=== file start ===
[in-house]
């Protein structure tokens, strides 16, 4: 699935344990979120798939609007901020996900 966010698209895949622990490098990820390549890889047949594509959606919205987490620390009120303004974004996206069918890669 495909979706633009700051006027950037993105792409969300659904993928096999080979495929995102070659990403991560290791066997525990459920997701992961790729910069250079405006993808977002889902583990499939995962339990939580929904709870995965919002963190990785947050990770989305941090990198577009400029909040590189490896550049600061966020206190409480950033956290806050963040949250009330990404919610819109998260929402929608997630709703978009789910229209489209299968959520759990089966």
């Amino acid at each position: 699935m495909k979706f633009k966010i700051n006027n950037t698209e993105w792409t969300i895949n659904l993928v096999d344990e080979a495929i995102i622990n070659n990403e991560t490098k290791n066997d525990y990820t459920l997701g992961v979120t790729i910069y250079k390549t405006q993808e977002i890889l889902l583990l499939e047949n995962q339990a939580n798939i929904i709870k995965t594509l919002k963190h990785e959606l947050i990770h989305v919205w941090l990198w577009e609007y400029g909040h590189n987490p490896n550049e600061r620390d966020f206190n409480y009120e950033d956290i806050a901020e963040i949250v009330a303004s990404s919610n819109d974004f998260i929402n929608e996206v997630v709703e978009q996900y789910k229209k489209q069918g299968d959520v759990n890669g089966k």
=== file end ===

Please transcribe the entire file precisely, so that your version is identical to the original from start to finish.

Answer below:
[in-house]
């Protein structure tokens, strides 16, 4: 699935344990979120798939609007901020996900 966010698209895949622990490098990820390549890889047949594509959606919205987490620390009120303004974004996206069918890669 495909979706633009700051006027950037993105792409969300659904993928096999080979495929995102070659990403991560290791066997525990459920997701992961790729910069250079405006993808977002889902583990499939995962339990939580929904709870995965919002963190990785947050990770989305941090990198577009400029909040590189490896550049600061966020206190409480950033956290806050963040949250009330990404919610819109998260929402929608997630709703978009789910229209489209299968959520759990089966």
């Amino acid at each position: 699935m495909k979706f633009k966010i700051n006027n950037t698209e993105w792409t969300i895949n659904l993928v096999d344990e080979a495929i995102i622990n070659n990403e991560t490098k290791n066997d525990y990820t459920l997701g992961v979120t790729i910069y250079k390549t405006q993808e977002i890889l889902l583990l499939e047949n995962q339990a939580n798939i929904i709870k995965t594509l919002k963190h990785e959606l947050i990770h989305v919205w941090l990198w577009e609007y400029g909040h590189n987490p490896n550049e600061r620390d966020f206190n409480y009120e950033d956290i806050a901020e963040i949250v009330a303004s990404s919610n819109d974004f998260i929402n929608e996206v997630v709703e978009q996900y789910k229209k489209q069918g299968d959520v759990n890669g089966k």